vertical line Thanks everyone for your replies! I do try to help myself and others out, but I feel that my ego gets in the way sometimes. I am continuing to work on it and be more mindful of things. Psychology has helped me great, but I feel a resonance with some Zen precepts, though not everything. I'm not sure whether it's 100% zazen, but I do try to sit and have awareness of the breath. In this state, when I experience different things, I try to notice them and be aware without reacting. So far it has helped...is this what you mean?
vertical line Quote & Reply   Post Reply 154991
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Reply from leoj99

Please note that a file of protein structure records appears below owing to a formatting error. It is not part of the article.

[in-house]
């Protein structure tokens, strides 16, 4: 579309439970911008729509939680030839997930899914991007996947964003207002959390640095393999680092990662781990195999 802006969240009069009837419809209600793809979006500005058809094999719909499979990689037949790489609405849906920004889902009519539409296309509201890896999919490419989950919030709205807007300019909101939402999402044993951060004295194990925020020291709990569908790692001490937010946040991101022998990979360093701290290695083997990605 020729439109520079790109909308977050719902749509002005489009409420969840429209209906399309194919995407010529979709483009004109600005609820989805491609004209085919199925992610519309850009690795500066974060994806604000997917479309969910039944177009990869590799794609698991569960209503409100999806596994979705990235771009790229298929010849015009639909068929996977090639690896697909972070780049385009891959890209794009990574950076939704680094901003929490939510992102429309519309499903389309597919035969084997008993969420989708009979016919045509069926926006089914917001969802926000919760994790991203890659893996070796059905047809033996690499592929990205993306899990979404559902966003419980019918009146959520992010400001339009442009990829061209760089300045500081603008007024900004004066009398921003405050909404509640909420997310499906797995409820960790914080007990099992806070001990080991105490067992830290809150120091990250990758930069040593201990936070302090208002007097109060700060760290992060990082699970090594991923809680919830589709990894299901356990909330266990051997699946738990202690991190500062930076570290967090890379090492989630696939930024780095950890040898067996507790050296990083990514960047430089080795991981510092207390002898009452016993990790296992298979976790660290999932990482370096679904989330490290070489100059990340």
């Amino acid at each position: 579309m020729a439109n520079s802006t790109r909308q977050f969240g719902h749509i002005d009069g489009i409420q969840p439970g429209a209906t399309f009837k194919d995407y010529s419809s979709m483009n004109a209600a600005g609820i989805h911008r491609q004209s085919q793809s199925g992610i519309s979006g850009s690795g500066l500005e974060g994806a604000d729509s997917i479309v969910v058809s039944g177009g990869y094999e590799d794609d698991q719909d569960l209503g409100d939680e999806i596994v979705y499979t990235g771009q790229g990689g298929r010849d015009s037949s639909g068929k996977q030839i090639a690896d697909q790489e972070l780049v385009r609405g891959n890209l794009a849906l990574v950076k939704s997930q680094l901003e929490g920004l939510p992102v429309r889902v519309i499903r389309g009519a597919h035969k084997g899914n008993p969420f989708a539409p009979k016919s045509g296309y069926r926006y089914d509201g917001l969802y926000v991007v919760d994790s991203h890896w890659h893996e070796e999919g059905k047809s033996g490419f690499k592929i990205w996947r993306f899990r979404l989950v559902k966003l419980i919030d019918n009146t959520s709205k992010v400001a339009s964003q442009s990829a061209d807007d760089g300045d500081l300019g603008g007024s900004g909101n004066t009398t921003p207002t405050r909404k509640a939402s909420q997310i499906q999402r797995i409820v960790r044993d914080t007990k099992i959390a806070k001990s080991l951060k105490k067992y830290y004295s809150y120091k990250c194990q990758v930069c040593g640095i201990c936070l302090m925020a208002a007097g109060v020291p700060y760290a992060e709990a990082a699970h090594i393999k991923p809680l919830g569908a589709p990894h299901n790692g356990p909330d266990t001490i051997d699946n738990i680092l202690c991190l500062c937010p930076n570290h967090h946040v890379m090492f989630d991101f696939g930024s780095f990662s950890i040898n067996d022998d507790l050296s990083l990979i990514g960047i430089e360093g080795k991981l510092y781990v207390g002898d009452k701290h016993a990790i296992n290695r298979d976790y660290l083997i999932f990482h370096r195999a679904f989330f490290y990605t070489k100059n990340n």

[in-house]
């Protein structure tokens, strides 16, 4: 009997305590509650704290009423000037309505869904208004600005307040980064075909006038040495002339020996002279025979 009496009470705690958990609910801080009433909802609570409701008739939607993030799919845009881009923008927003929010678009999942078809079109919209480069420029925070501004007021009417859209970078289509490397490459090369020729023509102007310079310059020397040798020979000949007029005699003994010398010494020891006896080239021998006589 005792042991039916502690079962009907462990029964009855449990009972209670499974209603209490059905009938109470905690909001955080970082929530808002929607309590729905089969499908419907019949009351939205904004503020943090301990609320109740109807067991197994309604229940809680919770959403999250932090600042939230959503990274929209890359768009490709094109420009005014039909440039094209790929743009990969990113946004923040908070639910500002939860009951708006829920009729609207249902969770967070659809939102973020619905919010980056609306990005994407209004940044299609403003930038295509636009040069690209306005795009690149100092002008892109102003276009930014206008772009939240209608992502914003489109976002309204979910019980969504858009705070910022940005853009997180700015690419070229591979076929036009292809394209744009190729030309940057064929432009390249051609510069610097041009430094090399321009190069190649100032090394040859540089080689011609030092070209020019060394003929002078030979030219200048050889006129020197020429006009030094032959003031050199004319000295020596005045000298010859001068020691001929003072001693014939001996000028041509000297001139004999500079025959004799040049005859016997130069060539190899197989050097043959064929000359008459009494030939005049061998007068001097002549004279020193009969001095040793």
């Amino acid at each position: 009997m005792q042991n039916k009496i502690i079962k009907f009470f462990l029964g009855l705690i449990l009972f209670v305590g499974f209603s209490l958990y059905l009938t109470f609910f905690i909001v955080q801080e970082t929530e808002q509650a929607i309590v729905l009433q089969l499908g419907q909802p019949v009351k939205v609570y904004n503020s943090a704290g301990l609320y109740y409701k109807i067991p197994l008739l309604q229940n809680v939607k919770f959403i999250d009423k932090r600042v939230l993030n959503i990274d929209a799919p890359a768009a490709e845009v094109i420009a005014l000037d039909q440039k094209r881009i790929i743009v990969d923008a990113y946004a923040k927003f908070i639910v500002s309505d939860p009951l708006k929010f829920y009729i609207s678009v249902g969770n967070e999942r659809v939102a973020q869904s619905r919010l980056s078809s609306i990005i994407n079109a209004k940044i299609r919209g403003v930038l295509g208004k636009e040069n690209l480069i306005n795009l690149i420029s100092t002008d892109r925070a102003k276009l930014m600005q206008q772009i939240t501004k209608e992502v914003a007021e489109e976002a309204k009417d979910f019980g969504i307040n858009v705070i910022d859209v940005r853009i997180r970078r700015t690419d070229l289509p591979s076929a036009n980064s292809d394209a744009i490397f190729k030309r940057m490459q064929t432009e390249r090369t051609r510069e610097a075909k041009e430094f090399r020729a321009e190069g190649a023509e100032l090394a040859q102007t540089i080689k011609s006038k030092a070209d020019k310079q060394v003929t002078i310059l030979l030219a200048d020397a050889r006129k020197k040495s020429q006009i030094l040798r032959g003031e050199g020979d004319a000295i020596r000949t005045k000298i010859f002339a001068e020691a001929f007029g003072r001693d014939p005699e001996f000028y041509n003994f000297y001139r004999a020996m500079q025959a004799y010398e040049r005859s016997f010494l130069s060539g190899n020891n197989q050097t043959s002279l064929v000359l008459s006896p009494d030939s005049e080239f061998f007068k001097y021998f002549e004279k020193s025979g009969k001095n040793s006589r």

Nov.02.2013
03:00PM EDT 
vertical line Yeah I think that is a good sign and if  you can do that  you are doing well...
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Reply from so_teh
Nov.02.2013
04:03PM EDT 
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vertical line In my personal experience it simply came time for me to sit. I wasn't necessarily enthusiastic about sitting, sitting (Zazen) came as a kind of momentum of my current life energy. It was in accepting this new energy, and new mind in the beginning and finally it's been learning to walk again, this time in whole-steps.
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Reply from leoj99
Nov.02.2013
05:57PM EDT 
vertical line Just sit even without any aim at all.. but in actual practice you have to sit because you have a particular goal .. anything like lowering  your stress levels.. but with patience and in time you have reap more than what you aim for... just do it.. it will train  you to be patient... never mind the dead legs most of t he time..